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The Kid Should See This

Installing massive statues with engineering and care at the Met

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How do you move and install a three ton statue circa 170 BC? How do you move and install a ten ton statue? In these behind-the-scenes time lapse video from the Metropolitan Museum of Art in New York City, we get to see the installation of the Statue of Athena Parthenos, loaned by the Pergamon Museum in Berlin in 2016. From The Met:

We are enthralled by gigantic statues. The ancient Greeks called them kolossoi, a word first used by Herodotus to describe the massive stone statues of Pharaonic Egypt…

The statue was discovered behind the north stoa of the Sanctuary of Athena Polias Nikephoros (Athena of the City and Bearer of Victory), Pergamon‘s patron deity, which stood at the center of the citadel. This is where Pergamon’s famous library was located, adorned with, in addition to the Athena, statues of illustrious literary figures of the past such as Homer and Herodotus.

Below at the Temple of Dendur, 9 year old Tobias asks, “How Did They Get All This Stuff into the Museum?” The vid goes behind-the-scenes of the installation of the colossal statue of Egyptian pharaoh Amenemhat II (ca. 1919-1885 BC), on loan since 2011 from Berlin’s Staatliche Museen zu Berlin, Ägyptisches Museum und Papyrussammlung .

More about the Amenemhat II statue’s history:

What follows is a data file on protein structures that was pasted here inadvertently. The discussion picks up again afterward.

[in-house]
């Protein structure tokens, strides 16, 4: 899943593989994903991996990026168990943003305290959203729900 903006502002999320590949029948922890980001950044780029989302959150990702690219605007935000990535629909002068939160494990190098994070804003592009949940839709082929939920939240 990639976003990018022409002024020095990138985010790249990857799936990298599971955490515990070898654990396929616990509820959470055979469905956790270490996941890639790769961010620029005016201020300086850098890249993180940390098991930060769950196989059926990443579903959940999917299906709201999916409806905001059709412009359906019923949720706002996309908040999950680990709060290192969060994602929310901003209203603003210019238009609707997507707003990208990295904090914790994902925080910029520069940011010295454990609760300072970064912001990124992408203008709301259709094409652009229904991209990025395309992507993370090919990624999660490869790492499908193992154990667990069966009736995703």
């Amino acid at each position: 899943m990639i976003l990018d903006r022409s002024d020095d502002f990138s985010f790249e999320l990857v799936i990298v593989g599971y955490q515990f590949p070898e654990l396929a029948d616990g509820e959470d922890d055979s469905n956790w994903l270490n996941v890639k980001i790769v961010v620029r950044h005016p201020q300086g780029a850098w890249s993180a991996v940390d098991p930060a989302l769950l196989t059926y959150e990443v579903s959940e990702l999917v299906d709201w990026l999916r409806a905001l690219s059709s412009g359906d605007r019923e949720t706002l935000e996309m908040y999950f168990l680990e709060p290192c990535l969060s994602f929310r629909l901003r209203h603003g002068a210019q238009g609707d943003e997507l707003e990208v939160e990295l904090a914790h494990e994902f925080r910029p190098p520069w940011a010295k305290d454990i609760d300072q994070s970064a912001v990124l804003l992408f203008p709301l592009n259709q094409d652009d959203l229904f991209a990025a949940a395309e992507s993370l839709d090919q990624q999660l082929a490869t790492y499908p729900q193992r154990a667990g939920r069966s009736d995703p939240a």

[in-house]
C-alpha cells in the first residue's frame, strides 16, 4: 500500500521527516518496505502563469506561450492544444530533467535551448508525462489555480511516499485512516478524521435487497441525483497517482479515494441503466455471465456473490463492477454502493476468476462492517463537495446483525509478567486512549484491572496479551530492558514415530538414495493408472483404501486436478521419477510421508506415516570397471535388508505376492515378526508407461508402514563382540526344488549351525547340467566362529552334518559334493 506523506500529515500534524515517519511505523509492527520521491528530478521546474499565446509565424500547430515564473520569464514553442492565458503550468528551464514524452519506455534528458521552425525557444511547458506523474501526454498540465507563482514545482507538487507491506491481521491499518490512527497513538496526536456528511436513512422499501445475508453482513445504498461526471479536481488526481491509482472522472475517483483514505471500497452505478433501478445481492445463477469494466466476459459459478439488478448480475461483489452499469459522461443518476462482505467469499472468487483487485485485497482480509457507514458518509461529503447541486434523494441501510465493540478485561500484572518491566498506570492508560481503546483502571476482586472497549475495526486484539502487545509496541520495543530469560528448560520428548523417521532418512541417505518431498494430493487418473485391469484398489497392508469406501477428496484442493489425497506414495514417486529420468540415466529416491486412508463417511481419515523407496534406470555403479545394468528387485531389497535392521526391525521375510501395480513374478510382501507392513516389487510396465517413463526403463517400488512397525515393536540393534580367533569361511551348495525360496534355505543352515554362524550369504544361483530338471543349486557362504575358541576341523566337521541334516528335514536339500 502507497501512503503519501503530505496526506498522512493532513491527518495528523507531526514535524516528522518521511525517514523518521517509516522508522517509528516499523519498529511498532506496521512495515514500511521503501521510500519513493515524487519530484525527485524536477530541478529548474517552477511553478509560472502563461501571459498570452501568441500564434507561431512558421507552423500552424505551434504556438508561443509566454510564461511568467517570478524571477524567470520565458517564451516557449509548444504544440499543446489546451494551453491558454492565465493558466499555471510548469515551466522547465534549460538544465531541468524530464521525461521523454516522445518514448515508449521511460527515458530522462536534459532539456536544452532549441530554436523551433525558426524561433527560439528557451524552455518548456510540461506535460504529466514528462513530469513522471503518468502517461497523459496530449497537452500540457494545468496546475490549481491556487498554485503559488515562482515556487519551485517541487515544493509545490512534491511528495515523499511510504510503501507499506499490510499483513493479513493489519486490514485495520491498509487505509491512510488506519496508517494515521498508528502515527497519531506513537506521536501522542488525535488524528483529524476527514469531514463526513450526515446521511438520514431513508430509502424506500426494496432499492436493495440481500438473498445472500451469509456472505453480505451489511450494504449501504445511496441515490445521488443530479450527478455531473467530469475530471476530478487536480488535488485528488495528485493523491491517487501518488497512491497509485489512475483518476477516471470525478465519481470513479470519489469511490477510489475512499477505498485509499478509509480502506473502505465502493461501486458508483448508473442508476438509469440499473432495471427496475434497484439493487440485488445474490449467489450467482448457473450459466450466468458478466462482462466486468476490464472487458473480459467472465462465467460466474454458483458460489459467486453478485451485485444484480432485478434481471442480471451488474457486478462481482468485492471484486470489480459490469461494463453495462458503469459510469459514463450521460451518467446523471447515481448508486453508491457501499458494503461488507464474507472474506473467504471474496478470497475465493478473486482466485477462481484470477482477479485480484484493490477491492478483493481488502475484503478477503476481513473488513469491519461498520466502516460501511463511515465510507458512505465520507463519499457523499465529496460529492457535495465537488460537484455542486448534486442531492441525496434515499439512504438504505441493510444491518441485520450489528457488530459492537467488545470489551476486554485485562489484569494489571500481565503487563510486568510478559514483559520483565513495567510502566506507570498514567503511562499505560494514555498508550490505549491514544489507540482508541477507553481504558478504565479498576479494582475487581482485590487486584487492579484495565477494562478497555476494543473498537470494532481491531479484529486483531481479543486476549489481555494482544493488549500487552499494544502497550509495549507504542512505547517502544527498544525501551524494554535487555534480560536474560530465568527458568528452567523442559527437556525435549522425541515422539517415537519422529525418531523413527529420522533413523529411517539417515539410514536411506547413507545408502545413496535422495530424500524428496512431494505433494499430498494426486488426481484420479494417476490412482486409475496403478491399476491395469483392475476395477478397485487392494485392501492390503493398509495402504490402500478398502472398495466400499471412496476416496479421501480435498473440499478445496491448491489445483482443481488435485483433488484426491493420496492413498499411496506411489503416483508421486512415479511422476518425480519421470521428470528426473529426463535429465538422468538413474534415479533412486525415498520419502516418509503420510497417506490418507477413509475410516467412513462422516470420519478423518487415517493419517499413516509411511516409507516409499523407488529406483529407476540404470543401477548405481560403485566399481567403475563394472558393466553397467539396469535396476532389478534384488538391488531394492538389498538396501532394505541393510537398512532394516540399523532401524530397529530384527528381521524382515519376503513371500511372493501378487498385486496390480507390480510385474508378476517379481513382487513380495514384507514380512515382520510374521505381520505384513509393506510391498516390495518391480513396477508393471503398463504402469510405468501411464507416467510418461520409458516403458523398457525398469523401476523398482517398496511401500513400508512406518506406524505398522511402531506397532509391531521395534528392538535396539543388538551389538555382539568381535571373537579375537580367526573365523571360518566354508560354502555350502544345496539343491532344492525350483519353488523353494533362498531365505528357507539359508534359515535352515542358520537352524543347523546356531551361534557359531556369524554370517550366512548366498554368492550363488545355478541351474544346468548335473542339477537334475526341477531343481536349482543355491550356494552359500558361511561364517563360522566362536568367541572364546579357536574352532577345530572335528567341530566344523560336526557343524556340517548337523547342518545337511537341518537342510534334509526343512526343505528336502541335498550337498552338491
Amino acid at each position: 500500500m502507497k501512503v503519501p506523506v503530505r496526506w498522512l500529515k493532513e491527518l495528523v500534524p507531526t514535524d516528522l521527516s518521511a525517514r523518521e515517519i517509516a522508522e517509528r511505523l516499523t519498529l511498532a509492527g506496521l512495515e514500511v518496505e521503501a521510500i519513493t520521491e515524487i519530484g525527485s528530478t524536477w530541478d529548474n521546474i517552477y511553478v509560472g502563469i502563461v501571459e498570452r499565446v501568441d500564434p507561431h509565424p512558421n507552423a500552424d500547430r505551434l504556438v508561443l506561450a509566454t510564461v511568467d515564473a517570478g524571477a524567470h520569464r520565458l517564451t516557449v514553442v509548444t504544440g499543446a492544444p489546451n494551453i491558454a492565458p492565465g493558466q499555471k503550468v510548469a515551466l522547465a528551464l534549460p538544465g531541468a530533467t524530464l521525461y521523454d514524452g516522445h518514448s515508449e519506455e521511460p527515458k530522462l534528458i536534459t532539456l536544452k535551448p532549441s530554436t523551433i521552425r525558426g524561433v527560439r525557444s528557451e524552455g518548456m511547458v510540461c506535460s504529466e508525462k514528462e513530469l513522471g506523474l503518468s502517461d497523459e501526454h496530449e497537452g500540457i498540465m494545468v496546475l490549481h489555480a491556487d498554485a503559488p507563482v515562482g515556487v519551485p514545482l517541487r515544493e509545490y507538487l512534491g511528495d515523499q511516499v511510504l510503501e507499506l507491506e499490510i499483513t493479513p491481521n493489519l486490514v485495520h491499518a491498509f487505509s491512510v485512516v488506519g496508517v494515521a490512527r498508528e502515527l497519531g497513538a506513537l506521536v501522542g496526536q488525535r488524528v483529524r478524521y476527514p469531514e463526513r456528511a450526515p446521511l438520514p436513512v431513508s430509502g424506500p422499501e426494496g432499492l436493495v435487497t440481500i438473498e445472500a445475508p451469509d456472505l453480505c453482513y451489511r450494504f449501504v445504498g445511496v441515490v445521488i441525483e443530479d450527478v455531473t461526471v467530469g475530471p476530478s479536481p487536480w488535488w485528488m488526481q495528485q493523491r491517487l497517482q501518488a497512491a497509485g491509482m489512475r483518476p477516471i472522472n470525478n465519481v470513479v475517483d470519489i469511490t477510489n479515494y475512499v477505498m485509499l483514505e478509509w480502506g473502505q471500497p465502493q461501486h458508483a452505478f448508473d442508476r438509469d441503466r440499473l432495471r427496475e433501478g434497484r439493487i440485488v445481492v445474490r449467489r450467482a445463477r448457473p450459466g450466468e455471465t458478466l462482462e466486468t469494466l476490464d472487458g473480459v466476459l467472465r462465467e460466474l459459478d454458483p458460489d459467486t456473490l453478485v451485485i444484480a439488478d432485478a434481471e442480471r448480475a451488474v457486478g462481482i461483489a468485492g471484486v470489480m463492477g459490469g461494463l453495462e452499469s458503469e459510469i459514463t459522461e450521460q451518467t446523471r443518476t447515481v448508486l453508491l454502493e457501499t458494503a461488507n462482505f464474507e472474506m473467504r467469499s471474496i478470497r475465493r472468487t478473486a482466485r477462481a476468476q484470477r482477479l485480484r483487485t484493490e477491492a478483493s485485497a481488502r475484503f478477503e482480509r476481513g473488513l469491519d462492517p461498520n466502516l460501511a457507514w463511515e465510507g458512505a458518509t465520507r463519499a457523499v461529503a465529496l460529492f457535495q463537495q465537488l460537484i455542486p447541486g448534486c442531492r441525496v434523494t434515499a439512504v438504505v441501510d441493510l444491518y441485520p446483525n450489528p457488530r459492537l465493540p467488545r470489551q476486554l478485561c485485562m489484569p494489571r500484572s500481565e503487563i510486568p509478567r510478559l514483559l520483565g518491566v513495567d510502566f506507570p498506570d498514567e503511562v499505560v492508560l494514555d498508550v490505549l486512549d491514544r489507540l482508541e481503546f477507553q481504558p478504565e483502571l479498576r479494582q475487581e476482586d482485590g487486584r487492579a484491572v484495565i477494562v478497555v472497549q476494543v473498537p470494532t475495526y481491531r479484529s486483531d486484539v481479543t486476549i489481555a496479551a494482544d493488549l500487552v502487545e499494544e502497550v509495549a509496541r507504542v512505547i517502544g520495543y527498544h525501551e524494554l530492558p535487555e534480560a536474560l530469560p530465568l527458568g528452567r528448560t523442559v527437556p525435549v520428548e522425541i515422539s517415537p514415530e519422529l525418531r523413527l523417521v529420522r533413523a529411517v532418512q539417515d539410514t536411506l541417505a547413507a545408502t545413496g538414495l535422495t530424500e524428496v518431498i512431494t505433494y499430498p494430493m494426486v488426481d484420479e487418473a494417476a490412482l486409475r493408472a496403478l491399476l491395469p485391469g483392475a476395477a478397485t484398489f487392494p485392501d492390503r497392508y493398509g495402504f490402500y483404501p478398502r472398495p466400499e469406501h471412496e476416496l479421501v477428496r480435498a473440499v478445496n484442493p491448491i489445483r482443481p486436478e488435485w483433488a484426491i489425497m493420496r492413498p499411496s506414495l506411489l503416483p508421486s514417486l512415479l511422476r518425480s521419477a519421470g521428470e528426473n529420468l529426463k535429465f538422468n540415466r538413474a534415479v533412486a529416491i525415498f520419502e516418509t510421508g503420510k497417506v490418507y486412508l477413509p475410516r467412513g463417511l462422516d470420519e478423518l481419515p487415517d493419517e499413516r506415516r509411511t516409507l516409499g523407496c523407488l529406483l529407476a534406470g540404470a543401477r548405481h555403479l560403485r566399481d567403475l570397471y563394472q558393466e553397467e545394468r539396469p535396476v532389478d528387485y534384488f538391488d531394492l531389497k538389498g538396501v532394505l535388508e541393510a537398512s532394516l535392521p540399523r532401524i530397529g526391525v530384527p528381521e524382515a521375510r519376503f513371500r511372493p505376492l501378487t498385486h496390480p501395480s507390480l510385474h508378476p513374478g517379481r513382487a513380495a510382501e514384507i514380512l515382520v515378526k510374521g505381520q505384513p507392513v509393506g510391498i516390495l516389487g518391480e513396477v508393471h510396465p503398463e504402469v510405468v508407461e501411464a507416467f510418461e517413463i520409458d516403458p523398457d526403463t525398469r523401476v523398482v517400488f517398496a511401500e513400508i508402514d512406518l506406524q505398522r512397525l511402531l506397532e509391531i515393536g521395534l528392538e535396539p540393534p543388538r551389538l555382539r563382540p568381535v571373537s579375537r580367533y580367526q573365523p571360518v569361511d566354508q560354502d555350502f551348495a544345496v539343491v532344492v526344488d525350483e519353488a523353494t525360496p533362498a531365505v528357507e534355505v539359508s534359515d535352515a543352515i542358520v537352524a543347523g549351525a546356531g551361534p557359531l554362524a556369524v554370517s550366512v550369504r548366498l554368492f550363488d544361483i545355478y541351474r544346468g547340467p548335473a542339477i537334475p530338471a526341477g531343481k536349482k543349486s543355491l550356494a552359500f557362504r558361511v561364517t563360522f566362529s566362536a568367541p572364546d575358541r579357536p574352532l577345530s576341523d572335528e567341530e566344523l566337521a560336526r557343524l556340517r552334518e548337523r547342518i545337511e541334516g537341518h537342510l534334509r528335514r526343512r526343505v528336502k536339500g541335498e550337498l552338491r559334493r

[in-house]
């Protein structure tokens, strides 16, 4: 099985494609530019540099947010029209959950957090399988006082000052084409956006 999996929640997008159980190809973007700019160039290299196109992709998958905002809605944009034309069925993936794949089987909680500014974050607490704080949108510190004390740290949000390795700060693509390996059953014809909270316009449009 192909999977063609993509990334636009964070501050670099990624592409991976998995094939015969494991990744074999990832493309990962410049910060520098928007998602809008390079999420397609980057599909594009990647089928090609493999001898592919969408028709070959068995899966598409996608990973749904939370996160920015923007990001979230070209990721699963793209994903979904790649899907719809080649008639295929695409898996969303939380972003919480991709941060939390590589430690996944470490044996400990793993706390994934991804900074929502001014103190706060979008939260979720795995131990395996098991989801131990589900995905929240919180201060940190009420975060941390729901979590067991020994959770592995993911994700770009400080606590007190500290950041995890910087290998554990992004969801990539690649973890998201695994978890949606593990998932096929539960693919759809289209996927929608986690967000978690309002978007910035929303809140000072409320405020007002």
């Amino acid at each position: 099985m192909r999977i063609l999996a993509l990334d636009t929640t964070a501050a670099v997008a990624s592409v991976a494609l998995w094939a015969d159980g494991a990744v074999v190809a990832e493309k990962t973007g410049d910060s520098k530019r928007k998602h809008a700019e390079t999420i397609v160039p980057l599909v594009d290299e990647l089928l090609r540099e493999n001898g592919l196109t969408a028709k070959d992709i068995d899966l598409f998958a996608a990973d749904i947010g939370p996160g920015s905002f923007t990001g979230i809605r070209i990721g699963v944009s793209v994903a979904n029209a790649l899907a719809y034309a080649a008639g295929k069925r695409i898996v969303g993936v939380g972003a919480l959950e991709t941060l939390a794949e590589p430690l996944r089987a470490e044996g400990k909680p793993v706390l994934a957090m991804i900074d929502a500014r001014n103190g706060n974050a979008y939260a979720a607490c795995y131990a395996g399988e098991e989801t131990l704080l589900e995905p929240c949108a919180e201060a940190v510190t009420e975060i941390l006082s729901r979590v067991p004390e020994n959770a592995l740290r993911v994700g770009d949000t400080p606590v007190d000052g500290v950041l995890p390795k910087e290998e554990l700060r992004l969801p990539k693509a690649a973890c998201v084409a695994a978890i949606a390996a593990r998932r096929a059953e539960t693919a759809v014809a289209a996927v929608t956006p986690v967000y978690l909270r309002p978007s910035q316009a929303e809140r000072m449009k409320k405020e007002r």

The statue was found in the early nineteenth century at Tanis in the Nile Delta, among many other prime Middle Kingdom sculptures that had probably been transported there in antiquity from sites closer to present-day Cairo. (Tanis was not founded until the beginning of the first millennium.) Most of the other Tanis statues are now in the Egyptian Museum in Cairo. One—the famous Louvre sphinx—is in Paris; it depicts the same pharaoh: Amenemhat II.

Purchased in 1837, the statue remained in the Berlin museum during World War II, covered by sandbags and thus surviving the destruction of the “Neues Museum” building. Since 1996 it has been positioned in the courtyard of the Pergamon Museum, covered by a protective wooden frame. It will be lent to us for ten years, until the construction on the Berlin Museum Island has been finished and can provide a final place for the colossus.

For the Met, this is an opportunity to show monumental Egyptian art that is barely represented in American collections. Only a statue of Tutankhamun in the Oriental Institute Museum in Chicago is taller.

Visit more museums around the world via video, and travel to Egypt via this awesome AirPano 360 interactive: The Great Pyramid of Giza was bright white & highly polished.

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